Data hackers – here’s your last chance to win USD 10,000!
The ADB is looking for smart solutions to data gathering problems, and they’re offering substantial support to individuals and teams with innovative ideas.
Amid the confusion surrounding COVID-19, getting hold of relevant and accurate data quickly is proving extremely difficult, and so the bank has laid down a challenge to data experts – find a way to use Big Data to track the pandemic’s impact on economic activity in Asia and the Pacific, without having to wait for official statistics to be released.
The data the ADB is looking for covers four broad sectors: production of goods and services; demand indicators such as consumption and investment; export/import data relating to goods and services; up-to-date price indicators.
The deadline to enter this challenge is June 26th, and you can find all the details here.
But even if your interests and skills don’t involve data hacking, despair not, for the ADB has an extensive ongoing programme to fund and support all entrepreneurs with innovative ideas for digital transformation.
The ADB challenges – setting a “new normal”
COVID-19 has given a new focus to many governments and institutions around the region, not least the ADB. But instead of just concentrating on solving immediate problems, the Bank’s digital team wanted to create strategies for what it believes will be “a new normal”.
“It’s about what’s next,” says Principal Technology Innovation Specialist Marc LePage. “We’re looking at shaping the new future, rather than finding a solution to the ‘now’ problem”.
The way to shape that new future is by creating a digital “sandbox” which combine principles of “hackathons” and crowdsourcing.
“In general for innovation, but even more so for digital innovation, the crowdsourcing approach is something that’s been tested by many different organization and in different contexts,” says LePage, “and it’s basically a way to co-design a solution between people who come from very different backgrounds.”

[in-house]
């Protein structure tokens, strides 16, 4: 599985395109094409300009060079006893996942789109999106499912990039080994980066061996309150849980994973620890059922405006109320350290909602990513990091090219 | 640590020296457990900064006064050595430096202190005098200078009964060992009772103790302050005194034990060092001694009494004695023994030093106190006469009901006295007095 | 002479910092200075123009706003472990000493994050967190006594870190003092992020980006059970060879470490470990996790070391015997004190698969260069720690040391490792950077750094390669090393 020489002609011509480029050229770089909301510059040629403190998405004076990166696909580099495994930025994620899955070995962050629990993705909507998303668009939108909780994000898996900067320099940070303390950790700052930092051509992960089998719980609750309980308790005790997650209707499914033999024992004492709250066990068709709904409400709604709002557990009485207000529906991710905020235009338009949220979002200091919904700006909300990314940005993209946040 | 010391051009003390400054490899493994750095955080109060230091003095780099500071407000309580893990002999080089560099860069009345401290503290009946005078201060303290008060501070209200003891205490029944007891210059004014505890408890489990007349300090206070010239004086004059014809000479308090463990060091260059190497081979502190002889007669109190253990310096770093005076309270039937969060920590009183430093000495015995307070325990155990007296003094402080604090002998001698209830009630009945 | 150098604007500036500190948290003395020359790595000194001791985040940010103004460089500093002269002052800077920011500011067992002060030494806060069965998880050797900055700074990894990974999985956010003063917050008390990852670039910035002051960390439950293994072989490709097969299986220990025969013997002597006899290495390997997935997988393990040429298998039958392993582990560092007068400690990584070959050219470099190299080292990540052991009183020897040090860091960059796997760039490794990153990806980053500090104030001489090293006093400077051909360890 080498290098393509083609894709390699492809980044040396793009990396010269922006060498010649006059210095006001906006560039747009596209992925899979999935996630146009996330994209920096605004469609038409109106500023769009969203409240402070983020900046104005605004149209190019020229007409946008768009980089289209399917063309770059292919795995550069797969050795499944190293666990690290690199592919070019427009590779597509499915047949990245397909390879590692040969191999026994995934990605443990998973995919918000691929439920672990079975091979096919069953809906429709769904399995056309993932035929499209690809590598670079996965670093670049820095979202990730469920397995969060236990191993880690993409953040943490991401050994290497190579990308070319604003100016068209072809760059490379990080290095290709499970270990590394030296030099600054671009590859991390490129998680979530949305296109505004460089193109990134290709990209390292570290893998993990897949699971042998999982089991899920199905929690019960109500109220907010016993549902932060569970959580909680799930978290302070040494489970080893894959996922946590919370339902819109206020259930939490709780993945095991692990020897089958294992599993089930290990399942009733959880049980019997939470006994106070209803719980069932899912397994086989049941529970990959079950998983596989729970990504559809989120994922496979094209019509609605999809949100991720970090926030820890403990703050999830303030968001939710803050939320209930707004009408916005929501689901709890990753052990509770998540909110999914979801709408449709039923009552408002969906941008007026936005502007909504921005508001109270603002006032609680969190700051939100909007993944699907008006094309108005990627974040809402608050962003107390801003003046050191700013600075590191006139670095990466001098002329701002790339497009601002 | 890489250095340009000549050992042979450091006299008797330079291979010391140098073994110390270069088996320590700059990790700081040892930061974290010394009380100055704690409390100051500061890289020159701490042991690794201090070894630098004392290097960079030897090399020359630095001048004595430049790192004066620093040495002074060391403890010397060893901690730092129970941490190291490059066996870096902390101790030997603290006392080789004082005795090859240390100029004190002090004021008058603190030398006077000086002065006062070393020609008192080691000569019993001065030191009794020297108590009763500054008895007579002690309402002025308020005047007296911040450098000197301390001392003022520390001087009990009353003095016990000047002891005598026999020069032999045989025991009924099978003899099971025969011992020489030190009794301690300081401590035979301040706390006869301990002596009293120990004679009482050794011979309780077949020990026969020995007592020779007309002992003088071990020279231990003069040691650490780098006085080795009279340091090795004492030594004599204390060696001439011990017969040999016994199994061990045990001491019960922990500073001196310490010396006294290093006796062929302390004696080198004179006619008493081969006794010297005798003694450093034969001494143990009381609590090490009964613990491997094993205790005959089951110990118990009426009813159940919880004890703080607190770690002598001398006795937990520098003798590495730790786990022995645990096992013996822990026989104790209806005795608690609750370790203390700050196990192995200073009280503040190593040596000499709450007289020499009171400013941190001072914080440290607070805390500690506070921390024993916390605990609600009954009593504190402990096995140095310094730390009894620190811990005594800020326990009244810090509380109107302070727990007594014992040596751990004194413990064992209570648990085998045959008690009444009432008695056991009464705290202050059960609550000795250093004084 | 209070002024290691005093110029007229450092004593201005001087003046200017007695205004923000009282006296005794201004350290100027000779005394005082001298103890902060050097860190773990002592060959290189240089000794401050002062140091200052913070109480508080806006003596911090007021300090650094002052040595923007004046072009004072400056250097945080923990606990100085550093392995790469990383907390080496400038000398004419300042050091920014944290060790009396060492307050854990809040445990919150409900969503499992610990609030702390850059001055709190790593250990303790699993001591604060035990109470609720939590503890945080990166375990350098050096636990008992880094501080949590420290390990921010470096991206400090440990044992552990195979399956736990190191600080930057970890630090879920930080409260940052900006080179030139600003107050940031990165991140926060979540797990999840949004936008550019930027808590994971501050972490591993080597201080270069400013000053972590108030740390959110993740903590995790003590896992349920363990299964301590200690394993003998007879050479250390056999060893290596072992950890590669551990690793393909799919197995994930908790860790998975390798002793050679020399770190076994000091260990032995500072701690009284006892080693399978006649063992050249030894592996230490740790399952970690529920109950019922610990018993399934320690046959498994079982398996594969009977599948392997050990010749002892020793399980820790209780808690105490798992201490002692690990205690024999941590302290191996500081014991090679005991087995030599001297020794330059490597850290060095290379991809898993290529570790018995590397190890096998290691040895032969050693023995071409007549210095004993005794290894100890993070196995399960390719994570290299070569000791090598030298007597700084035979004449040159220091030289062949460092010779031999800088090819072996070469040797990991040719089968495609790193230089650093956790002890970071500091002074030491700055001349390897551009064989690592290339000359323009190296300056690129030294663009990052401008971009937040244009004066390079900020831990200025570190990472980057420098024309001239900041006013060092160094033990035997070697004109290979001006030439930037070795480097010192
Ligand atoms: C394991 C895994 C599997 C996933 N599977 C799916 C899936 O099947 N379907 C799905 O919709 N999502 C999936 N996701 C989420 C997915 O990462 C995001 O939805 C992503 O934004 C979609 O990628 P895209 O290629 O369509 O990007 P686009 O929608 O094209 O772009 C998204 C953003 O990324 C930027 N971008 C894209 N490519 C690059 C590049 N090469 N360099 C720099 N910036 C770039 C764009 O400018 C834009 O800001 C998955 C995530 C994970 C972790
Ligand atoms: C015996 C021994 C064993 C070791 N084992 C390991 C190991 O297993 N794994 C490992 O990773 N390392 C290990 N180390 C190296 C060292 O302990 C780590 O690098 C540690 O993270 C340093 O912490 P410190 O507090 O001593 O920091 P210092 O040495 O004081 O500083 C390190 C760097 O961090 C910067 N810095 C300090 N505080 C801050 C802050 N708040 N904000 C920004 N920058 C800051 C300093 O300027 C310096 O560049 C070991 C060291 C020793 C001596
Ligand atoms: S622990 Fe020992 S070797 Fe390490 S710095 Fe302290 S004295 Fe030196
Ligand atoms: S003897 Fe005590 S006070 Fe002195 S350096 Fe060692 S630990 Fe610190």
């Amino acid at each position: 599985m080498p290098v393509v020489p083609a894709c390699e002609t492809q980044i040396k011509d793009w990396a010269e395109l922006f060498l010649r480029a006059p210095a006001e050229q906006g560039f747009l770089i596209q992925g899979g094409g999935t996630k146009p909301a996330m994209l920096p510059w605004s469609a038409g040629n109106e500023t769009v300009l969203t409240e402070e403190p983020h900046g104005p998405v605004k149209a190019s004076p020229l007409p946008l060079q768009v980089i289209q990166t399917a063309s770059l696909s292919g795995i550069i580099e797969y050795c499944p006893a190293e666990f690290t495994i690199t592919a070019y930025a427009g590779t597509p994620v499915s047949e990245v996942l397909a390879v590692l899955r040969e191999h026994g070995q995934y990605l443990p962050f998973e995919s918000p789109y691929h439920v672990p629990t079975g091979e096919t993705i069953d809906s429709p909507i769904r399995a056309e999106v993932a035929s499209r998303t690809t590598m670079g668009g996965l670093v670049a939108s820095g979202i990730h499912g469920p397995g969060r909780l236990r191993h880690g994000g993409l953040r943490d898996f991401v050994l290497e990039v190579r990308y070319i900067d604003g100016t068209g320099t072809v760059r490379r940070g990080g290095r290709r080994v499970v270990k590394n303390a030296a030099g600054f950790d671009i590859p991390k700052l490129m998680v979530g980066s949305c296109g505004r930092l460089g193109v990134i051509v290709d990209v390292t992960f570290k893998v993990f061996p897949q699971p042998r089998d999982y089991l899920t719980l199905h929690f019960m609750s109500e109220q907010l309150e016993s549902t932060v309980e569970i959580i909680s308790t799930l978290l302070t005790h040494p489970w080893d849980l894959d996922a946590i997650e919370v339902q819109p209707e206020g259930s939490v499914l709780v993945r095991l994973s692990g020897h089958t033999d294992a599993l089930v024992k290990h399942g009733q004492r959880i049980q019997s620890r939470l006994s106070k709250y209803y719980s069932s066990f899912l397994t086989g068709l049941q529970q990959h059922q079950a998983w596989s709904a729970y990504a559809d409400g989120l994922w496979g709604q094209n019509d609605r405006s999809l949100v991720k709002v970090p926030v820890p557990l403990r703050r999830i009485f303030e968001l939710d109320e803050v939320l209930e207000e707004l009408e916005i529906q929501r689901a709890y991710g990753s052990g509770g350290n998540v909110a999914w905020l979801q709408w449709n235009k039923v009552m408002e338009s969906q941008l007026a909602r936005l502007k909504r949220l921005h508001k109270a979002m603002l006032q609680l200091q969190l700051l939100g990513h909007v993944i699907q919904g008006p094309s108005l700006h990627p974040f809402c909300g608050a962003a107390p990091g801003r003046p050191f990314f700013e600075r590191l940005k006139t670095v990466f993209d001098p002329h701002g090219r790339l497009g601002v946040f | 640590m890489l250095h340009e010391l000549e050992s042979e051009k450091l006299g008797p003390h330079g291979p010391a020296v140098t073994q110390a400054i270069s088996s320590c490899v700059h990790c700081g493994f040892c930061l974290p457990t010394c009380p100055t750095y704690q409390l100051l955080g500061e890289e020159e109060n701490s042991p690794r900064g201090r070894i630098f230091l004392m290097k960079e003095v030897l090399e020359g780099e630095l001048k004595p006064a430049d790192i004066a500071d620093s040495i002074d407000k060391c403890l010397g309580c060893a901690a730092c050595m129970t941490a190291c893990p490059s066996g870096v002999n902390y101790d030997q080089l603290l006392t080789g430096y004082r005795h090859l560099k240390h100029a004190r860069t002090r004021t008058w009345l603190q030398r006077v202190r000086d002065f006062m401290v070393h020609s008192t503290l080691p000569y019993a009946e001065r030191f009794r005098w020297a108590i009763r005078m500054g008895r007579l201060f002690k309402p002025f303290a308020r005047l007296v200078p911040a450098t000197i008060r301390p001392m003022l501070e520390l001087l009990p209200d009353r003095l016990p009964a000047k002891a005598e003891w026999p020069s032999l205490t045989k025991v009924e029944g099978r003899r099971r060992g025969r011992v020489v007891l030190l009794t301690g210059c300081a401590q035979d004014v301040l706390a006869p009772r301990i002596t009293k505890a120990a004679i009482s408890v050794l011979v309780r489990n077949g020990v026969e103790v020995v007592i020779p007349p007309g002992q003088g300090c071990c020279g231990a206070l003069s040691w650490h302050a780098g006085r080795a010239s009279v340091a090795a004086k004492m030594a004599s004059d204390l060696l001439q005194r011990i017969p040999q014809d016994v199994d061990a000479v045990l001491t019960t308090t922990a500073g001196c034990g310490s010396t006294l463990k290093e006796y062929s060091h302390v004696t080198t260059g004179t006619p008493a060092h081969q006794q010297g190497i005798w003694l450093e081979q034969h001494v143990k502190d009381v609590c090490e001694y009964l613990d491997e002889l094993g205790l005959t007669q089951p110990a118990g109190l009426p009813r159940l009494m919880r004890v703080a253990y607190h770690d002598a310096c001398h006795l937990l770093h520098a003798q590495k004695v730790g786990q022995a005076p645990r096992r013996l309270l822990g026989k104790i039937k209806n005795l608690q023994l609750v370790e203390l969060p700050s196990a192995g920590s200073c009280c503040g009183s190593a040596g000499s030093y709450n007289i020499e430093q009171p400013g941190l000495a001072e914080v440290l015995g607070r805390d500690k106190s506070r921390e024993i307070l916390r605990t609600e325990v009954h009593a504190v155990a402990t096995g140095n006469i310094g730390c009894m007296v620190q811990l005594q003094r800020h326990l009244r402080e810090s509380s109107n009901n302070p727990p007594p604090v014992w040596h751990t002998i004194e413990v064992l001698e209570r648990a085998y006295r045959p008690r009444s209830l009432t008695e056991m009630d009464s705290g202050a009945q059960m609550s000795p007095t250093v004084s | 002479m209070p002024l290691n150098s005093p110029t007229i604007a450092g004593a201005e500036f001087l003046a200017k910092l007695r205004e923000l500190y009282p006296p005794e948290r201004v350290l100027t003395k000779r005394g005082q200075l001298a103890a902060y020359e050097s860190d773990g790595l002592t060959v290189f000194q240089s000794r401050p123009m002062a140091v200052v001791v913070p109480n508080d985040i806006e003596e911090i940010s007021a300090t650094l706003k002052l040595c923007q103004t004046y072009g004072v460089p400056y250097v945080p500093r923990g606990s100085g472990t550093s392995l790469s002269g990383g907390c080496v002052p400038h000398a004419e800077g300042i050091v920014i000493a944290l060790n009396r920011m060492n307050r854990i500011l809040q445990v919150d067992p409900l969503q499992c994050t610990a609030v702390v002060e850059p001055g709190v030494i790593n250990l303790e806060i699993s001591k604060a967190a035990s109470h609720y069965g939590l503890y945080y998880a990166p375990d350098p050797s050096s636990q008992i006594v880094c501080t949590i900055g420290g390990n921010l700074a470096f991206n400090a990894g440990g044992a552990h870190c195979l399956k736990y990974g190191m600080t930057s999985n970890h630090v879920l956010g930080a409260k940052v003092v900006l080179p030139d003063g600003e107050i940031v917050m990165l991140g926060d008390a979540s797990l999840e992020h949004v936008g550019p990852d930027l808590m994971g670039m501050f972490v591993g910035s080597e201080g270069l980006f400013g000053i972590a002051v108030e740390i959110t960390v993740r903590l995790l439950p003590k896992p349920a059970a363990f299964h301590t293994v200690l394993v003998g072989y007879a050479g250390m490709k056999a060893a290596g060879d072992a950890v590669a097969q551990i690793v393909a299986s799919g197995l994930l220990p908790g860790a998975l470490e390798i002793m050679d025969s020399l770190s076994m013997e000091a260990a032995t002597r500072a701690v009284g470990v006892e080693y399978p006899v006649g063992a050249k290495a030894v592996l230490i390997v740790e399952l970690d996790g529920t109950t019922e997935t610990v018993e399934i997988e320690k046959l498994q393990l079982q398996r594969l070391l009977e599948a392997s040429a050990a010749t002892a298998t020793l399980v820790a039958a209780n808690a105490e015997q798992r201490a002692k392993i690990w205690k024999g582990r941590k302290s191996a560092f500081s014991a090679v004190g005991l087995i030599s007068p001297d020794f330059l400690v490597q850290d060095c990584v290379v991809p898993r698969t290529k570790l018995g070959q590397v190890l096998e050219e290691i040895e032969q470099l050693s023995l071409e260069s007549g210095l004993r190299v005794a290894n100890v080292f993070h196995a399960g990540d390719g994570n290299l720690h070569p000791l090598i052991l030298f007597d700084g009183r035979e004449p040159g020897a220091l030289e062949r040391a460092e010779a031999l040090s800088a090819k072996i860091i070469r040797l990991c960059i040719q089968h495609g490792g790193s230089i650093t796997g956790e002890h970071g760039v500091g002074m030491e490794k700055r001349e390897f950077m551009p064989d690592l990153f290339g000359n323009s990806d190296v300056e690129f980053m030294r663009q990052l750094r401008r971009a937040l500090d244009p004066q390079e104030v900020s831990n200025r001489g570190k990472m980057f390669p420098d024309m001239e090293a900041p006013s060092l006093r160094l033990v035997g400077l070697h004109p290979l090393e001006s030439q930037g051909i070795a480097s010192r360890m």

Whether subject matter experts, digital technology experts, specialists in public service delivery or any knowledge relating to the challenges at hand, the ADB’s sandbox approach seeks to create collaborations that will lead to solutions, which then can be prototyped and tested in the field.
Admission to the sandbox can be as part of a team or as an individual. Solo entrepreneurs would declare their skill set and interest and the ADB’s process will match that individual with others with complementary skill sets, forming a team that will then submit a proposal and pitch a final product.
And the rewards can be significant.
From seed to market
Not only will the ADB grant 10,000 dollars in Seed funding for successful teams, it will open the door to a far more valuable resource: access to ADB networks and ongoing development support in a real world context.
For example, says LePage, one of the winning teams from a previous challenge was taken to Papua New Guinea to test its prototype digital ID system in the toughest of testing grounds – a country with no effective citizen ID system at all.
“And this was adopted by the Central Bank, and it’s now being rolled out within the context of multiple ADB projects there,” says LePage.
This kind of immediate access to real life problems is not just invaluable for product development, it means preferential access to potential markets for the finished item. Because once the product is proven in one situation, it’s in the running to be part of the approved tool kit to solve similar problems in other ADB projects.
There are currently 10 active challenges listed on the ADB Challenge site here, and LePage says there are some 40 in total in the current pipeline. For this year, the focus is primarily on topics related to fighting Covid-19, but the broad canvas covers the entire universe of digital innovation.
And in the longer term, the ADB’s goal is not just to run its own challenges, but to partner with others to define the new normal in a region-wide context.
“The bigger picture is that we at ADB want to be able to provide innovative solutions to the governments we were working with,” says LePage. “They could basically throw us a problem which we can then crowdsource for them.”